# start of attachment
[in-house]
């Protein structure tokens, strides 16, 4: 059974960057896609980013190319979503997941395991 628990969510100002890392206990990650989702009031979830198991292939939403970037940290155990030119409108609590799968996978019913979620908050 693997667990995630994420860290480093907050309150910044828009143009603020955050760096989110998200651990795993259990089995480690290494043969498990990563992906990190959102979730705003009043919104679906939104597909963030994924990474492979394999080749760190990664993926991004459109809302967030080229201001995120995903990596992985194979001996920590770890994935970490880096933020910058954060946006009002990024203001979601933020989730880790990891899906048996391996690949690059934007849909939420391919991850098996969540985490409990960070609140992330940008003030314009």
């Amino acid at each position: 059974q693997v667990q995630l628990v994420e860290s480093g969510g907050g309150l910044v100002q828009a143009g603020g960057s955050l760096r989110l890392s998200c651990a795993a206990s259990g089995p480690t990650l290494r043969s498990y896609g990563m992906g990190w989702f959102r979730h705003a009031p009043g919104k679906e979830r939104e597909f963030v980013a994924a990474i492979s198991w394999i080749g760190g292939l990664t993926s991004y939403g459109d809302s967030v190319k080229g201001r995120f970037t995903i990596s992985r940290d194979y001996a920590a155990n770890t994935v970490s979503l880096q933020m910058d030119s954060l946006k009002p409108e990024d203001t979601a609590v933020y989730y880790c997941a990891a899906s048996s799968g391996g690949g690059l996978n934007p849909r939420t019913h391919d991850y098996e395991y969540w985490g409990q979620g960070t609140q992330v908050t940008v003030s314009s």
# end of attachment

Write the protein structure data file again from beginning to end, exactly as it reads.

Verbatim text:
[in-house]
């Protein structure tokens, strides 16, 4: 059974960057896609980013190319979503997941395991 628990969510100002890392206990990650989702009031979830198991292939939403970037940290155990030119409108609590799968996978019913979620908050 693997667990995630994420860290480093907050309150910044828009143009603020955050760096989110998200651990795993259990089995480690290494043969498990990563992906990190959102979730705003009043919104679906939104597909963030994924990474492979394999080749760190990664993926991004459109809302967030080229201001995120995903990596992985194979001996920590770890994935970490880096933020910058954060946006009002990024203001979601933020989730880790990891899906048996391996690949690059934007849909939420391919991850098996969540985490409990960070609140992330940008003030314009």
């Amino acid at each position: 059974q693997v667990q995630l628990v994420e860290s480093g969510g907050g309150l910044v100002q828009a143009g603020g960057s955050l760096r989110l890392s998200c651990a795993a206990s259990g089995p480690t990650l290494r043969s498990y896609g990563m992906g990190w989702f959102r979730h705003a009031p009043g919104k679906e979830r939104e597909f963030v980013a994924a990474i492979s198991w394999i080749g760190g292939l990664t993926s991004y939403g459109d809302s967030v190319k080229g201001r995120f970037t995903i990596s992985r940290d194979y001996a920590a155990n770890t994935v970490s979503l880096q933020m910058d030119s954060l946006k009002p409108e990024d203001t979601a609590v933020y989730y880790c997941a990891a899906s048996s799968g391996g690949g690059l996978n934007p849909r939420t019913h391919d991850y098996e395991y969540w985490g409990q979620g960070t609140q992330v908050t940008v003030s314009s």